#TedxYouthLakeBunyonyiThe air was tingly with expectation, or maybe just cold. We trooped into Entusi’s conference hall that had been designed in a bowl shape with a view of the lake and mountains forming a backdrop for our speakers. After a hearty breakfast, Humphrey Nabimanya took the mike and warmed us up with a game or two. He is a funny and engaging fellow with the ability to make a room of adults giggle and hoot. He and Maggie Mutesi introduced our first speaker of the day- Agnes Igoye.
When you use your phone for communication, as a hotspot and as your office, it’s on a constant doze, blacking out more often than pigs in farms around this pork loving city. Peter Eriki called over thrice before he managed to reach me with the great news that I and my business- Fitclique256 had been nominated for a spot on the invitee list to #TedxYouthLakeBunyonyi. Would I be interested in taking an all-expense paid trip to Entusi Resort to network and listen to young change makers speak about leadership in business? Heck yea.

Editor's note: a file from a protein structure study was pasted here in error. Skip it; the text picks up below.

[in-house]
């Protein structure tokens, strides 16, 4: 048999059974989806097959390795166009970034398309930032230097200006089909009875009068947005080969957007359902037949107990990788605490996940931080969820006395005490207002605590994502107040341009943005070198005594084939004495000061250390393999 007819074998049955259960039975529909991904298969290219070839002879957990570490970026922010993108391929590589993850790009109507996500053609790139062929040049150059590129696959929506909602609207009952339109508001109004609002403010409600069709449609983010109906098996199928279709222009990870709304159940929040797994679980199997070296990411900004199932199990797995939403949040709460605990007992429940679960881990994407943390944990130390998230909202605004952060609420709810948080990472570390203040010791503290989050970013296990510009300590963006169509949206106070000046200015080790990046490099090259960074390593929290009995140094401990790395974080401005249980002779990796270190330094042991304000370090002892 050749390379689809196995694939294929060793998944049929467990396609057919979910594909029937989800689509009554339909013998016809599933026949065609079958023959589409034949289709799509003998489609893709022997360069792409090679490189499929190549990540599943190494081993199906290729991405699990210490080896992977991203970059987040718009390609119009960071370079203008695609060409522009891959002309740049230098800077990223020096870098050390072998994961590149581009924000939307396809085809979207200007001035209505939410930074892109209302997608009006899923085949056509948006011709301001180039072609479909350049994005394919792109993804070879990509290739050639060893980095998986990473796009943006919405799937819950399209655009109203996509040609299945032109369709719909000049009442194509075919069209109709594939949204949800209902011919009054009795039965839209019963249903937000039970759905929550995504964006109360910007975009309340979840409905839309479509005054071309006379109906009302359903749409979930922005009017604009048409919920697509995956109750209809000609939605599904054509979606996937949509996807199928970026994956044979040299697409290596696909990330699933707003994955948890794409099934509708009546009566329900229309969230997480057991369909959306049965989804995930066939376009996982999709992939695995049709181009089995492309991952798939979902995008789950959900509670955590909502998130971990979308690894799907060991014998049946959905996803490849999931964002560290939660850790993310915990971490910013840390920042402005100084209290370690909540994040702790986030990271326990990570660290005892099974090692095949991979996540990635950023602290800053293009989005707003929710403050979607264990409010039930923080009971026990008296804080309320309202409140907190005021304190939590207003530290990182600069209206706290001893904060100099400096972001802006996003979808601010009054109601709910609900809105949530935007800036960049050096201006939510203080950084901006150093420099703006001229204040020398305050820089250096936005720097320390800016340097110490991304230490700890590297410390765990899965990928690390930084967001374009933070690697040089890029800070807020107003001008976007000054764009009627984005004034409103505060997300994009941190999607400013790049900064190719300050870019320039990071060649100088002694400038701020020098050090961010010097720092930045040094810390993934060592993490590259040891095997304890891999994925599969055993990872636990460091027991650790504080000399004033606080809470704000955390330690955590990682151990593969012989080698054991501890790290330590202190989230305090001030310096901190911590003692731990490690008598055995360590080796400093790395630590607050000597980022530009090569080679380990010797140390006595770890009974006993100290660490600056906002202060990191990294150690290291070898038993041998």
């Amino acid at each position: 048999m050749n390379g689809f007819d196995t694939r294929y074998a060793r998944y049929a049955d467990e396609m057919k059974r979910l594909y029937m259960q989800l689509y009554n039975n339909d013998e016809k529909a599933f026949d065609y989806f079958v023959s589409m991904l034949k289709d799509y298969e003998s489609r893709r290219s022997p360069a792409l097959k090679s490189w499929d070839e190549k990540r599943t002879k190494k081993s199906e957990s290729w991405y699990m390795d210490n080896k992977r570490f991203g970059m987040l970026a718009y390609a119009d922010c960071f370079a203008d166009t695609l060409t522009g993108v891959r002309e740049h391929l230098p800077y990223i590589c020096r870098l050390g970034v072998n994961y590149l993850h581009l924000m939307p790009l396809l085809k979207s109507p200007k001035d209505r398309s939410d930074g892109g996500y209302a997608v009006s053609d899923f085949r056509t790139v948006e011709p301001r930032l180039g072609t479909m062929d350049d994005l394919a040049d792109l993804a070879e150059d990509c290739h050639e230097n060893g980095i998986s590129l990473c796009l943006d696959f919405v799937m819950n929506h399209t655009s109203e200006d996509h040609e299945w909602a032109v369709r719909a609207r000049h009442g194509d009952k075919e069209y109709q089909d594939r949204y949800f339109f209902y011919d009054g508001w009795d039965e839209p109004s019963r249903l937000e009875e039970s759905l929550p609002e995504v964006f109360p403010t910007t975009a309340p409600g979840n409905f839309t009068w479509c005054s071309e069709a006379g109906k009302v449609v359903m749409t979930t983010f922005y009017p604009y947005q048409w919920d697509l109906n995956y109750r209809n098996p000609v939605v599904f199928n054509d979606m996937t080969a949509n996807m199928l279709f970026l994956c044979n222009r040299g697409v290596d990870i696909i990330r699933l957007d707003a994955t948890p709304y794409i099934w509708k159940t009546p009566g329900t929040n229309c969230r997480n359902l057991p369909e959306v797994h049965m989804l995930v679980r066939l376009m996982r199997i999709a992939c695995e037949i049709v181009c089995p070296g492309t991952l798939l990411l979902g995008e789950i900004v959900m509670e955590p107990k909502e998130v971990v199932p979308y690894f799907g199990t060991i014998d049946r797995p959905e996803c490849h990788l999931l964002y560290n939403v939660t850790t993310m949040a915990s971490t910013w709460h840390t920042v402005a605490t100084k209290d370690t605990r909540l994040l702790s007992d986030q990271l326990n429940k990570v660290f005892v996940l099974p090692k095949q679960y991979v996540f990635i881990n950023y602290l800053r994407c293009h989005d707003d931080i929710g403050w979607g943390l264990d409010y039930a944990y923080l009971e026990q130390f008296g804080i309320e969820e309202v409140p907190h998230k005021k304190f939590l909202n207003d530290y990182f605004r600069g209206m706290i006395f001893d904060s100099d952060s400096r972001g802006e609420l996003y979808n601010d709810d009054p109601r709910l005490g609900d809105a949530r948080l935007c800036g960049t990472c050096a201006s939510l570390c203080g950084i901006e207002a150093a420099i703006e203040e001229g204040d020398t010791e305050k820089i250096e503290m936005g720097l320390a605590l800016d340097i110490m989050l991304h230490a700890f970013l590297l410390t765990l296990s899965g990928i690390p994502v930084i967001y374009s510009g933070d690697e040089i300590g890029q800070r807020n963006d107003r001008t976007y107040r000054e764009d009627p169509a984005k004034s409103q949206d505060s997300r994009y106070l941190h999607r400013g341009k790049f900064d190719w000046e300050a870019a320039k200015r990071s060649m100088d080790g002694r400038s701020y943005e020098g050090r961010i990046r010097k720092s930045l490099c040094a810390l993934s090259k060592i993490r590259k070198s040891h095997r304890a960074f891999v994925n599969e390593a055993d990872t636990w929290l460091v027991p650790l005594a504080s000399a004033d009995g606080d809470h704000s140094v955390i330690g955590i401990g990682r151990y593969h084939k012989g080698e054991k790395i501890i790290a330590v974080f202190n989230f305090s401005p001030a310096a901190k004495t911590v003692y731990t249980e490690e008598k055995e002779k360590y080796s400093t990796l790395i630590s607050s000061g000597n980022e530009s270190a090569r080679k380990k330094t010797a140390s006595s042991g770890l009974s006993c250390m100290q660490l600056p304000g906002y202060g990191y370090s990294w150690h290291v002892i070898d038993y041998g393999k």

So on the 28th of March, I boarded a bus with 30 other people and we drove to Kabale, stopping for a bland lunch at Baguma’s. This establishment has become popular with hungry travellers to the western part of the country. They make good money. Is it too much to ask that they invest in some spices and friendly staff? The lady who took our order seemed constantly two seconds away from pouring the bad soup over our heads. The food was what we in Acholi call ‘bot’.
On the bus, people had wasted no time in starting to network. Within the first few hours of the drive, people had exchanged cards, pitched their businesses, flirted, argued and found instant friends. That alone should have been a sign of the goodness to come.
When we reached Kabale, we got into a boat that stayed on the water 15 minutes before we got to Entusi Resort. Of course people made 1000 references to the Lake Albert tragedy (it didn’t help that we had no life jackets). Of course some people trailed their hands through the water, putting fear into the hearts of others and attracting loathing.
We were welcomed like royalty with hot tea, delicious dinner, singing and some very vigorous Ekyitaguriro. We had been informed by email that we would be sleeping in tents, but not about the loveliness of the tents or the fact that the duvets we would be provided were heavy enough to make a person sweat in Kabale! After mingling, chatting and dancing for a bit, we called it a night.